Review by Booklist Review
When he sees his activist friend thrown under a train by the apartheid defense force in 1976, medical student Isaac Muthethe gets himself smuggled in a hearse across the border from South Aftrica to Botswana, where he finds work as a gardener for Alice Mendelssohn (Don't call me Madam), from Rhode Island, who is studying the cave paintings of the earliest humans, the ancient San people. Can Isaac get a letter to his mother in South Africa? Alice is in love with Ian, her English neighbor, whose secret mission is to cut cattle-farm wire fences so that wild animals can roam free and not perish for lack of water. Then Isaac is extradited and tortured. From the first page, the moving personal stories dramatize the big issues of ecology, politics, borders, race relations, art, and history. The rock art of the first nomadic peoples is beyond tourism. And the loss of thousands of wild animals left dying of thirst by fences put up to protect cattle ranches will strike a universal chord.--Rochman, Hazel Copyright 2010 Booklist
From Booklist, Copyright (c) American Library Association. Used with permission.
Review by Publisher's Weekly Review
Morse's third novel (after Chopin's Garden) is both brutal and beautiful. Set in the late 1970s, in Botswana and South Africa, it explores the strength of friendship, the bonds of love, and the inhumanity regimes are capable of inflicting upon individuals. Medical student Isaac Muthethe flees South Africa after white police murder his friend. Dumped in a field across the border in Botswana with nothing, he's adopted by a persistent white dog and runs into an old schoolmate, Amen, now working with the MK, the military wing of the South African ANC. Staying with Amen, he wanders further into town, into the Old Village, the dog always with him, and is hired as a gardener by Alice, an American woman in a shell of a marriage. Their friendship grows, along with the garden, and the ever-present White Dog. Alice, upon learning of her husband's infidelity, splits from him and travels into the bush for her job with the Ministry of Local Government and Lands, where she meets and falls for the unpredictable Ian Muethe. When she returns, she discovers that South African police crossed the border, raided her home, and took Isaac away. White Dog hasn't stopped waiting for his return. Refusing to abandon the dog, Alice goes in search of Isaac. Botswana, South Africa, and the loyal White Dog are characters as important and well-drawn as Alice and Isaac. Morse's unflinching portrayals of extremes of loyalty and cruelty make for an especially memorable novel. Agent: Jane Gelfman, Curtis Brown, U.K. (Jan.) (c) Copyright PWxyz, LLC. All rights reserved.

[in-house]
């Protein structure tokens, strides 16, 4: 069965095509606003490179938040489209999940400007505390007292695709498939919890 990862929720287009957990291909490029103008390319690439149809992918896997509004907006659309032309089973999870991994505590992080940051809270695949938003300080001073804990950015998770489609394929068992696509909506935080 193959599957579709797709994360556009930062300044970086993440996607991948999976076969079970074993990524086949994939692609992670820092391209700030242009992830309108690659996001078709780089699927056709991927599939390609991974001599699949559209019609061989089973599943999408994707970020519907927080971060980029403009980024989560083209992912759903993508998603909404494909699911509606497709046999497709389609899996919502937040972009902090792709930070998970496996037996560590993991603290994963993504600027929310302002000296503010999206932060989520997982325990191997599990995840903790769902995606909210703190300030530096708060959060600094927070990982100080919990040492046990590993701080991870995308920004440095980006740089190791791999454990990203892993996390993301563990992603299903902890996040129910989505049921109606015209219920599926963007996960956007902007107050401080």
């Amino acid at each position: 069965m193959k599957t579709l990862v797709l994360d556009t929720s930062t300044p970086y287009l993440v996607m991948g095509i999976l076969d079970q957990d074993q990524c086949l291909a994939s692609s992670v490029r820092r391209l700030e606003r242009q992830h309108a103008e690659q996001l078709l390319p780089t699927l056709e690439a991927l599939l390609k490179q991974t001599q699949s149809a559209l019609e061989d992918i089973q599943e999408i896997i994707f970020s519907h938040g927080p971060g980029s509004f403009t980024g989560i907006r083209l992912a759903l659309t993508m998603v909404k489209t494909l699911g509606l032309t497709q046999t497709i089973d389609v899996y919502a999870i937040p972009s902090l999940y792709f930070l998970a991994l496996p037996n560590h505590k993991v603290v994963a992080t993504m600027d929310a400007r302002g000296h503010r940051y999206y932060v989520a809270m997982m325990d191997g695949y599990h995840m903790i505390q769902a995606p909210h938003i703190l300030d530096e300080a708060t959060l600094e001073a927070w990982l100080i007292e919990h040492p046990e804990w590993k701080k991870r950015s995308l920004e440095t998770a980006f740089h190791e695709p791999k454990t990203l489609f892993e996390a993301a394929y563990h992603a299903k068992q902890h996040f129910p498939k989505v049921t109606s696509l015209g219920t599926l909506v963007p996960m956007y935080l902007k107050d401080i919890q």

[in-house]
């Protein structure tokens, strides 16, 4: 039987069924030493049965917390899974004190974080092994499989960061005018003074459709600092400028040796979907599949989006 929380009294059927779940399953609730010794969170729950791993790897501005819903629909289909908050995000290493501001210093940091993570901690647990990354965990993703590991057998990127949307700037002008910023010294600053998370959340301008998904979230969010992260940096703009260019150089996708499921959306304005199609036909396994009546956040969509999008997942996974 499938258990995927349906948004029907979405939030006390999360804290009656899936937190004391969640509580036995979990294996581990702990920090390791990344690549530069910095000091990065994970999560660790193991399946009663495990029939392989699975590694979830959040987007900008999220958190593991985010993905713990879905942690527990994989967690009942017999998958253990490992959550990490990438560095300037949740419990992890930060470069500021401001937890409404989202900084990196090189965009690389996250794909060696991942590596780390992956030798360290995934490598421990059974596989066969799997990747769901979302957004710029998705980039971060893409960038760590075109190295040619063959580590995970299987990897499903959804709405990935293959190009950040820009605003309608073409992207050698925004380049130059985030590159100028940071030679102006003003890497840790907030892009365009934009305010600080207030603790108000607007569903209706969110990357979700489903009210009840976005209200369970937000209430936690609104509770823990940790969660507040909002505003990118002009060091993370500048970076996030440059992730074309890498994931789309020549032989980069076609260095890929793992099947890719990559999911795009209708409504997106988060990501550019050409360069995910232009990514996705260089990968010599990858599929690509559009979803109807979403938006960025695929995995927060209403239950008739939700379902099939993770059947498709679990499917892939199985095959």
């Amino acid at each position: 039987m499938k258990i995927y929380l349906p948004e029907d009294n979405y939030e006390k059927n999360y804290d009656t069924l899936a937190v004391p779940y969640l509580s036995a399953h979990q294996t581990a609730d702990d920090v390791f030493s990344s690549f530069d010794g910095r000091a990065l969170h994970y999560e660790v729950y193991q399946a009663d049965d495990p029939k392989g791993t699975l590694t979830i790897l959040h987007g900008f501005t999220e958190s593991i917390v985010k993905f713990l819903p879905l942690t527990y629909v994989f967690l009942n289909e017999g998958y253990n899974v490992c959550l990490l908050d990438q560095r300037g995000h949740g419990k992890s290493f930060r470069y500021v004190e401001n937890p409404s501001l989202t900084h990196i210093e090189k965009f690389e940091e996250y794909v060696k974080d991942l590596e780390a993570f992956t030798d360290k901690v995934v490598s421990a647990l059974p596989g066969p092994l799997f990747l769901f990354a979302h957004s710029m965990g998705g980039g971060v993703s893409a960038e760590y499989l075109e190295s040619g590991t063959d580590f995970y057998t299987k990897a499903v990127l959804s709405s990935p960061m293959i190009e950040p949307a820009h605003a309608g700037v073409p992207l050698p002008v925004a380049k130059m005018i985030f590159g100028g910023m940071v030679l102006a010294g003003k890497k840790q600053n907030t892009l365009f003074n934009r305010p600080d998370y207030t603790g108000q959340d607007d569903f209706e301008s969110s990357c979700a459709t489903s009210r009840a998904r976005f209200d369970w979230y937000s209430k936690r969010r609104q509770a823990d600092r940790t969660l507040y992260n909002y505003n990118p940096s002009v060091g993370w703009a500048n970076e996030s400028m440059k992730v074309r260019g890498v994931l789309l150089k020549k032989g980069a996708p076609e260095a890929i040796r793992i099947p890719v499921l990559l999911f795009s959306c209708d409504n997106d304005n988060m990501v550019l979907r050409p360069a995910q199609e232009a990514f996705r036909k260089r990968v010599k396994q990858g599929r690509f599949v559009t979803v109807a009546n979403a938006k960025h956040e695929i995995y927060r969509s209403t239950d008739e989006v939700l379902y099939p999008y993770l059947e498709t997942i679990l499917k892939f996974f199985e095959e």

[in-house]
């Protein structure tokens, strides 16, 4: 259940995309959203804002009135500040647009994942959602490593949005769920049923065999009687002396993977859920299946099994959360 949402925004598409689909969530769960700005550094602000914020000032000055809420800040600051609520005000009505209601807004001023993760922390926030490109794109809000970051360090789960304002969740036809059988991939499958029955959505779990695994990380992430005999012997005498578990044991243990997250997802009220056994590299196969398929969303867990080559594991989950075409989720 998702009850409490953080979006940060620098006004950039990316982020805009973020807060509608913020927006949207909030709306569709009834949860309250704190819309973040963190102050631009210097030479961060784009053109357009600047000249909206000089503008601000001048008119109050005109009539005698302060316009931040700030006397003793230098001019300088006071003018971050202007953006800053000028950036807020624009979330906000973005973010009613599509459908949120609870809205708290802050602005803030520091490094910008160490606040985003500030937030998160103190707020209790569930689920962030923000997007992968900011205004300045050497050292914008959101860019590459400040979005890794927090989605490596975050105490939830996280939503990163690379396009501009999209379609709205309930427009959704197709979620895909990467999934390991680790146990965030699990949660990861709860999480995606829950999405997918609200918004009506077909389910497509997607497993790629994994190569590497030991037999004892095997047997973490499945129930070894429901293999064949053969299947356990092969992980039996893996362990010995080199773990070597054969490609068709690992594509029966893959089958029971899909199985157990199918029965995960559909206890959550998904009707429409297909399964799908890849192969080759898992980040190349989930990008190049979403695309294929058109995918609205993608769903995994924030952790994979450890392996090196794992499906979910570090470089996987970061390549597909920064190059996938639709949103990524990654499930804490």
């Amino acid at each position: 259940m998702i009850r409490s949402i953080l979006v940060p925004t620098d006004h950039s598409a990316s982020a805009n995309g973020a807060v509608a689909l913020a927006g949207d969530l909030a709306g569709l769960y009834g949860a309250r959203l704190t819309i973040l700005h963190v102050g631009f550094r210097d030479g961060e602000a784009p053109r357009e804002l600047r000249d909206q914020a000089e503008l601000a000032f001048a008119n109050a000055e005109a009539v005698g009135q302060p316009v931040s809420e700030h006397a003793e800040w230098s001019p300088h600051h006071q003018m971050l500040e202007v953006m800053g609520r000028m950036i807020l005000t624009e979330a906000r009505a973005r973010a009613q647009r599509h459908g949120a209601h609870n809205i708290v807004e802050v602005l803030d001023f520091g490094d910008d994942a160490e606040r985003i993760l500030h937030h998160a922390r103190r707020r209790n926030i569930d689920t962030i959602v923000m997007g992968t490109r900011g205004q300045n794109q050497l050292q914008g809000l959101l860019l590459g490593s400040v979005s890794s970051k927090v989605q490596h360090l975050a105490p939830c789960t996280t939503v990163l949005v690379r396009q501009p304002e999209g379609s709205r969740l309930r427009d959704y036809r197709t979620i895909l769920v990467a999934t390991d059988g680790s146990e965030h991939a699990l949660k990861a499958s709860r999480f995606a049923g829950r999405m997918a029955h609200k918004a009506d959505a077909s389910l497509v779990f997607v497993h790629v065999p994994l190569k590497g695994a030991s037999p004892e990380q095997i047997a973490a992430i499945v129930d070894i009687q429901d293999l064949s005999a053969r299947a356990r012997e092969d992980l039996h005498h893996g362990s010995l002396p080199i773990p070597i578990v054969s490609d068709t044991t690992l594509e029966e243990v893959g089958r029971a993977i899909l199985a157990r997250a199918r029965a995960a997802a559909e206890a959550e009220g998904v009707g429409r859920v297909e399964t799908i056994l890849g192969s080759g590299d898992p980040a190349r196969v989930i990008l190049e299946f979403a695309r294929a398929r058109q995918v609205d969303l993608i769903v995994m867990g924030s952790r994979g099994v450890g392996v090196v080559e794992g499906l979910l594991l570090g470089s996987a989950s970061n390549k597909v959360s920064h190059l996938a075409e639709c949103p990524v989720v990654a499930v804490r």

(c) Copyright PWxyz, LLC. All rights reserved
Review by Library Journal Review